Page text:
The April 29th Times article and all the fanfare about Sound Transit’s decision to begin drilling the tunnel connecting the UW and Northgate raises some questions. The most obvious is why is ST referring to the $18.7 billion (2007$) Prop 1 proposal voters approved in 2008 as "Sound Transit's $11 billion light rail network". Does it reflect an ST recognition of the "impracticality" of some of the extensions? If so, it makes the second question even more relevant. Why the rush to start a tunnel in 2014, that will take two years to complete, for a light rail system that won’t begin operation until 2021?
The ST 2014 budget included the following projected funding for the Northgate extension:
$138.6 million to advance final design of the light rail extension north to Northgate, start tunnel-boring activities, and continue work at station locations.
It’s “unlikely” that the portion of the $138.6 billion budget dedicated to “start tunnel-boring activities” would be sufficient to cover the “tunnel boring” costs for the 6-7 months in 2014. It's clear Dow Constantine and the rest of the board including the Mayor of Seattle and 4 King County Council members have decided to spend hundreds of millions over the next two years to “expedite” the Northgate tunnel. The fact they would chose to do so at a time when those riding Metro buses are facing devastating cuts in service because of a $75 million shortfall gives a whole new meaning to the term "incompetent".
Their decision “may” reflect concern the “public” will sooner rather than later “recognize” the total absurdity of the Northgate extension. ST made a major blunder when they agreed with the UW to extend light rail to Northgate rather than terminate it at a T/C near the University station. (Second only to their decision to install light rail on the I-90 center roadway rather than two-way BRT).
Doing so eliminated the ability to use a University Station T/C as an interface between 520 bus riders and light rail. Eastside commuters could combine express BRT rides from a P&R near where they live to fast reliable light rail connections into Seattle. Seattleites could have used light rail and BRT to work locations on east side. The loss of thousands of daily riders in both directions is the primary reason Central Link will never approach the 100,000 daily riders initially promised by 2010.
Instead, both East Link and Central Link trains will be routed to Northgate (and beyond to Lynnwood?). ST will have to choose between 2 or 4-car trains for East Link. Neither will have the needed capacity for cross-lake commuters, but both will have operating costs that dwarf fare box revenue for the Northgate and beyond portion of the route. The result will be gridlock on I-90 and a financial “black hole” from Northgate. All to replace a far less expensive Metro bus route 41 which currently leaves Northgate T/C every 4-5 minutes during peak commute and takes 18 minutes to reach Seattle Tunnel University St station.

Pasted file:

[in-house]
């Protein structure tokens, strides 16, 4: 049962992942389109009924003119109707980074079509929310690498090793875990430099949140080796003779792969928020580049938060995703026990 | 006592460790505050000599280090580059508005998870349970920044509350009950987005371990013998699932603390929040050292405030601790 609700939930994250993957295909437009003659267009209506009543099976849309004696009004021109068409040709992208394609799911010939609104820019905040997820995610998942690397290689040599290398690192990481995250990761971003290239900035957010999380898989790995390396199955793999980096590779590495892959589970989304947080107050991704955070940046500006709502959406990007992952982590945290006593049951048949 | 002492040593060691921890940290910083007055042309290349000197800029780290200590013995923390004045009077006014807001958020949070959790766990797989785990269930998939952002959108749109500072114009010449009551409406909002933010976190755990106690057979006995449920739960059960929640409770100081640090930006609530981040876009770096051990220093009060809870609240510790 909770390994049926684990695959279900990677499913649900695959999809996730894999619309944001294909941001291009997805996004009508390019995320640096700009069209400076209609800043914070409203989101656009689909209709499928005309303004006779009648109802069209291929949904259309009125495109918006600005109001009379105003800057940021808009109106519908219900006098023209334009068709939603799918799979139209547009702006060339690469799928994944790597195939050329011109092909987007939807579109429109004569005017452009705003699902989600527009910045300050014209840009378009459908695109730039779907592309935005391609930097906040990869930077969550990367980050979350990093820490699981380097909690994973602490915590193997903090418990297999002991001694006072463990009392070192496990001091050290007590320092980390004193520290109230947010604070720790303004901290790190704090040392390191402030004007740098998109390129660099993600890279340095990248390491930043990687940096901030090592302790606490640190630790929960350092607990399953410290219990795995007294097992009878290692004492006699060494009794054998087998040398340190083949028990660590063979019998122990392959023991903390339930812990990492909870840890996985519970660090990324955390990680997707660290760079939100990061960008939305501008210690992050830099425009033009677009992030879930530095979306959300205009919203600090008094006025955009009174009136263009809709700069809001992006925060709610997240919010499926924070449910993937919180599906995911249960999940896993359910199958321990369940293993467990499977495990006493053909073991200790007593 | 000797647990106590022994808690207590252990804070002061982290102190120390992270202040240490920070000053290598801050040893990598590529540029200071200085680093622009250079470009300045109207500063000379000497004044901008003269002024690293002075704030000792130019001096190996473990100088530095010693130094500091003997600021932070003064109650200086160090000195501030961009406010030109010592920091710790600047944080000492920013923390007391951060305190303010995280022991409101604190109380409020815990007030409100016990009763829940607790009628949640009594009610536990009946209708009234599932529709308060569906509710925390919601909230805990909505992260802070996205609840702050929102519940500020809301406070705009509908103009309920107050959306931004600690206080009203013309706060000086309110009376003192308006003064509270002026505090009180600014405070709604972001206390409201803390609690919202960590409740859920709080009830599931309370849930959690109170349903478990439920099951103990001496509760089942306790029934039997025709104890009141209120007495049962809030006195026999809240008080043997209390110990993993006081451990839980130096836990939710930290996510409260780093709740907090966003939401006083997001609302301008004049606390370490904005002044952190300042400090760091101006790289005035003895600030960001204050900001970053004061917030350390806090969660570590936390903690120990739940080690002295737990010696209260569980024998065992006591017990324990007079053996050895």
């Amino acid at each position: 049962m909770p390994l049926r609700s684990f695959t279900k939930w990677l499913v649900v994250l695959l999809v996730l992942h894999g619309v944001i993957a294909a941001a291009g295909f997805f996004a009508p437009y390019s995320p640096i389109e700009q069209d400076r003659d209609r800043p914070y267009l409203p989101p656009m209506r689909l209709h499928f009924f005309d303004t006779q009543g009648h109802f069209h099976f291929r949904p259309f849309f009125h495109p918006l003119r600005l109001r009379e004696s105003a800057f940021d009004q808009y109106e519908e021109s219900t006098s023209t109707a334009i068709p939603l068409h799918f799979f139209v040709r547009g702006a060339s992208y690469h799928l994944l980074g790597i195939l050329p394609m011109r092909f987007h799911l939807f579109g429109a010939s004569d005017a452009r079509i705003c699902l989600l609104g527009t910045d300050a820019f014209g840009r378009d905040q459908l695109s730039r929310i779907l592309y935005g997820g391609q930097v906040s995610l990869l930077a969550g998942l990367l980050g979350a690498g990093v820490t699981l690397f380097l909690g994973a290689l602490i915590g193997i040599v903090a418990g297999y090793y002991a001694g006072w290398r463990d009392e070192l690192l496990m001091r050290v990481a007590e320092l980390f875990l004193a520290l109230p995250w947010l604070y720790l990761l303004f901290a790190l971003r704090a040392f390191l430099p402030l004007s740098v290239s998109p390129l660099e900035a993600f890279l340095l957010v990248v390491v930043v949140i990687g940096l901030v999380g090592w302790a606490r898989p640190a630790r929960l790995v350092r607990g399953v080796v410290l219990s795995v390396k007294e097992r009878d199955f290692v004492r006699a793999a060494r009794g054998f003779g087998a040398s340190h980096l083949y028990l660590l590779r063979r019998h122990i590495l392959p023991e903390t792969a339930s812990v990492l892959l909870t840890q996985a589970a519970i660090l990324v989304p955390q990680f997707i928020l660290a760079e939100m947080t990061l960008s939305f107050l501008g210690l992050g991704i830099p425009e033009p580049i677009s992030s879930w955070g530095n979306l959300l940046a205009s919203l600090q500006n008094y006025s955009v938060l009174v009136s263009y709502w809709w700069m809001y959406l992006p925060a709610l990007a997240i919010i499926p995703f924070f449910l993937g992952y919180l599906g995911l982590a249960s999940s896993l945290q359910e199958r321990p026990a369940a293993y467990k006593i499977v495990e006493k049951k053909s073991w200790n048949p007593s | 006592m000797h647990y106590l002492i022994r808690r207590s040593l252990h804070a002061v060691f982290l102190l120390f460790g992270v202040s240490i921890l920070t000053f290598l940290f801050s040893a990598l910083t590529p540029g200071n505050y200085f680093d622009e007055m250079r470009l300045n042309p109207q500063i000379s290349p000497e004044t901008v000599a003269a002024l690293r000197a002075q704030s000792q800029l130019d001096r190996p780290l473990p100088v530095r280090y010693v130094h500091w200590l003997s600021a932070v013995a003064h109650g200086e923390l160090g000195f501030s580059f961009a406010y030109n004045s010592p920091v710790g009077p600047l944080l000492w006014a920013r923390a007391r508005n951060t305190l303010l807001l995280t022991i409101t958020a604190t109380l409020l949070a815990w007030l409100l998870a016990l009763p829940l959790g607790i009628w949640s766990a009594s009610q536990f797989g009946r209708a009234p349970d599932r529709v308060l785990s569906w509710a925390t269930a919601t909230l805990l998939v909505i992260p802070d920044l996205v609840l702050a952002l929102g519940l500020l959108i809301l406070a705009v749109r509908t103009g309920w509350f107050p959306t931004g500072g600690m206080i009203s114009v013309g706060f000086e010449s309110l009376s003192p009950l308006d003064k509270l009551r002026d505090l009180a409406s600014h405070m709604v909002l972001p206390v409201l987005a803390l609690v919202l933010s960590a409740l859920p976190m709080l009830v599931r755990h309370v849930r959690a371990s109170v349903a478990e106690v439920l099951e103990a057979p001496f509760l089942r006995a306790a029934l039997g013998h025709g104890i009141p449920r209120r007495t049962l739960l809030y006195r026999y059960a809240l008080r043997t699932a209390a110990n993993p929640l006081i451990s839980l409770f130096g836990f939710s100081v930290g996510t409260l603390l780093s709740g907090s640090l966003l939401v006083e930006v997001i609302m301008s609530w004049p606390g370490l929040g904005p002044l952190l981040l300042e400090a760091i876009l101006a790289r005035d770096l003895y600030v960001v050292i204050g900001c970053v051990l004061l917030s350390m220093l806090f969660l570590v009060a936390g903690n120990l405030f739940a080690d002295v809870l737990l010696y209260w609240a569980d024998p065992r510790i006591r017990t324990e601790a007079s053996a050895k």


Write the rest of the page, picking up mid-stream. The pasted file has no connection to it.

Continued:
Also "questionable" is the comment in the article concerning UW worries that tunnel vibrations from light rail would disrupt experiments on the campus. The idea the use of “rubber-tired vehicles” during construction will eliminate any subsequent problem is belied by a “Master Implementation Agreement with Sound Transit” (MIA) dealing with UW requirements for Central Link.
The concerns with the MIA agreement are detailed in the 4/10/13 post “ST High Risk/No Reward Northgate Extension”. They include the fact the tunnel vibration risks have resulted in ST and UW agreeing to a lump sum payment of $20,000,000 by ST to the University. In order to minimize vibration Sound Transit will also have a continuing obligation to employ, over the term of this Agreement, the most current and effective design and material.
Even with these probably expensive design features the completed tunnel light rail must still demonstrate compliance during “pre-Revenue Service Testing." ST won’t be allowed to commence Revenue Service on University Properties if (Vibration and MF) Thresholds are exceeded. (Presumably 4-car trains would make vibration levels even more problematic.)
The MIA assures any disputes regarding these issues will likely be resolved in favor of the University since the Board of Regents has ultimate approval authority on design, mitigation and monitoring plans required of ST.
If the UW official believes using rubber-wheeled vehicles during construction eliminates the vibration risk with light rail trains, have them set aside the requirements in the MIA. If not, ST could delay any Northgate drilling until they have measurements from the existing Central Link tunnel or the UW extension when completed in 2016 confirming acceptable vibration levels. There would still be plenty of time to complete the tunnel to meet the 2021 light rail operating date.
ST’s current approach will result in a light rail system they either won’t be able to operate because of excessive vibration levels or a light rail system with operating costs that drain the areas transportation funds. They should recognize neither option is acceptable and insist on terminating Central Link at a University T/C. The other "option" is to stop East Link, allow Northgate service to better match local demand and minimize operating cost problems. Since that's not likely to happen their decision to “expedite” the tunnel is more justification for their membership in the Light Rail Hall of Shame.